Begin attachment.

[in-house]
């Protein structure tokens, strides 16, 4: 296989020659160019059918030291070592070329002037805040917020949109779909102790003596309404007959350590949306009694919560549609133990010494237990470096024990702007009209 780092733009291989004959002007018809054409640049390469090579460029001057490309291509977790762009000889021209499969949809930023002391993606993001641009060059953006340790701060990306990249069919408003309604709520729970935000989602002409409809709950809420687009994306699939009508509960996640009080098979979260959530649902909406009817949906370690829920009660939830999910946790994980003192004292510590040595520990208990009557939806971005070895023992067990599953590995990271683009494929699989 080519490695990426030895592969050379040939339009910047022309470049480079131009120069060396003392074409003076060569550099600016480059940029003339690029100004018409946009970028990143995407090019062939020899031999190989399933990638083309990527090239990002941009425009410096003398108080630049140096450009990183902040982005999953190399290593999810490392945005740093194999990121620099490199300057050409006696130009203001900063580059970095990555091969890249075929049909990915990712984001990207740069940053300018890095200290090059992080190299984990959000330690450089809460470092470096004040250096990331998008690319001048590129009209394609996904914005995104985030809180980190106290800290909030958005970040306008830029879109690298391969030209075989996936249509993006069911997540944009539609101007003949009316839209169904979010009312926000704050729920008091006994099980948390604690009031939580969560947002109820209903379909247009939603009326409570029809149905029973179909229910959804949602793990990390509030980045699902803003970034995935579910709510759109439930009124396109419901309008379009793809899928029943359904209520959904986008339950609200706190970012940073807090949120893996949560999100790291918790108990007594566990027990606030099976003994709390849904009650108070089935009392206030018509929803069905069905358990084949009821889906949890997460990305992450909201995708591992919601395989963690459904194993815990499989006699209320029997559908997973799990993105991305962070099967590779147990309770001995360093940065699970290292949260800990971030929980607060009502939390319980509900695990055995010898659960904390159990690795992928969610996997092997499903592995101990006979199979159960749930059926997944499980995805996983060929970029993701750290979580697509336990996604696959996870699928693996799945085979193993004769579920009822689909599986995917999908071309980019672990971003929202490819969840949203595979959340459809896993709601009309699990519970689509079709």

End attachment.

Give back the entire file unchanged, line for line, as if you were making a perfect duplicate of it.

[in-house]
């Protein structure tokens, strides 16, 4: 296989020659160019059918030291070592070329002037805040917020949109779909102790003596309404007959350590949306009694919560549609133990010494237990470096024990702007009209 780092733009291989004959002007018809054409640049390469090579460029001057490309291509977790762009000889021209499969949809930023002391993606993001641009060059953006340790701060990306990249069919408003309604709520729970935000989602002409409809709950809420687009994306699939009508509960996640009080098979979260959530649902909406009817949906370690829920009660939830999910946790994980003192004292510590040595520990208990009557939806971005070895023992067990599953590995990271683009494929699989 080519490695990426030895592969050379040939339009910047022309470049480079131009120069060396003392074409003076060569550099600016480059940029003339690029100004018409946009970028990143995407090019062939020899031999190989399933990638083309990527090239990002941009425009410096003398108080630049140096450009990183902040982005999953190399290593999810490392945005740093194999990121620099490199300057050409006696130009203001900063580059970095990555091969890249075929049909990915990712984001990207740069940053300018890095200290090059992080190299984990959000330690450089809460470092470096004040250096990331998008690319001048590129009209394609996904914005995104985030809180980190106290800290909030958005970040306008830029879109690298391969030209075989996936249509993006069911997540944009539609101007003949009316839209169904979010009312926000704050729920008091006994099980948390604690009031939580969560947002109820209903379909247009939603009326409570029809149905029973179909229910959804949602793990990390509030980045699902803003970034995935579910709510759109439930009124396109419901309008379009793809899928029943359904209520959904986008339950609200706190970012940073807090949120893996949560999100790291918790108990007594566990027990606030099976003994709390849904009650108070089935009392206030018509929803069905069905358990084949009821889906949890997460990305992450909201995708591992919601395989963690459904194993815990499989006699209320029997559908997973799990993105991305962070099967590779147990309770001995360093940065699970290292949260800990971030929980607060009502939390319980509900695990055995010898659960904390159990690795992928969610996997092997499903592995101990006979199979159960749930059926997944499980995805996983060929970029993701750290979580697509336990996604696959996870699928693996799945085979193993004769579920009822689909599986995917999908071309980019672990971003929202490819969840949203595979959340459809896993709601009309699990519970689509079709």